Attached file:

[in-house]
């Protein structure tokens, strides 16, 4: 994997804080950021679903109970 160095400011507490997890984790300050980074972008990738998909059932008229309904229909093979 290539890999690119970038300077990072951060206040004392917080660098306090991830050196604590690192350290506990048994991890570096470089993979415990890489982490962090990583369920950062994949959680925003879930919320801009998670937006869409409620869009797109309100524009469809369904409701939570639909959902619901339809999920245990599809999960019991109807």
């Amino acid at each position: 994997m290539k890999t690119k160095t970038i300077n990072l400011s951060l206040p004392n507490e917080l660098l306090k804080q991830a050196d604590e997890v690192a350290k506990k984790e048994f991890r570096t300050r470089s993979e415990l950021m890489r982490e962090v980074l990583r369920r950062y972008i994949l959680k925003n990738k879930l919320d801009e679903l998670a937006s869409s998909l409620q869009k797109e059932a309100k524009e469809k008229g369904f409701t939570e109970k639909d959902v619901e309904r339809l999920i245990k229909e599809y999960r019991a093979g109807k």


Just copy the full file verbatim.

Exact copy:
[in-house]
């Protein structure tokens, strides 16, 4: 994997804080950021679903109970 160095400011507490997890984790300050980074972008990738998909059932008229309904229909093979 290539890999690119970038300077990072951060206040004392917080660098306090991830050196604590690192350290506990048994991890570096470089993979415990890489982490962090990583369920950062994949959680925003879930919320801009998670937006869409409620869009797109309100524009469809369904409701939570639909959902619901339809999920245990599809999960019991109807």
């Amino acid at each position: 994997m290539k890999t690119k160095t970038i300077n990072l400011s951060l206040p004392n507490e917080l660098l306090k804080q991830a050196d604590e997890v690192a350290k506990k984790e048994f991890r570096t300050r470089s993979e415990l950021m890489r982490e962090v980074l990583r369920r950062y972008i994949l959680k925003n990738k879930l919320d801009e679903l998670a937006s869409s998909l409620q869009k797109e059932a309100k524009e469809k008229g369904f409701t939570e109970k639909d959902v619901e309904r339809l999920i245990k229909e599809y999960r019991a093979g109807k």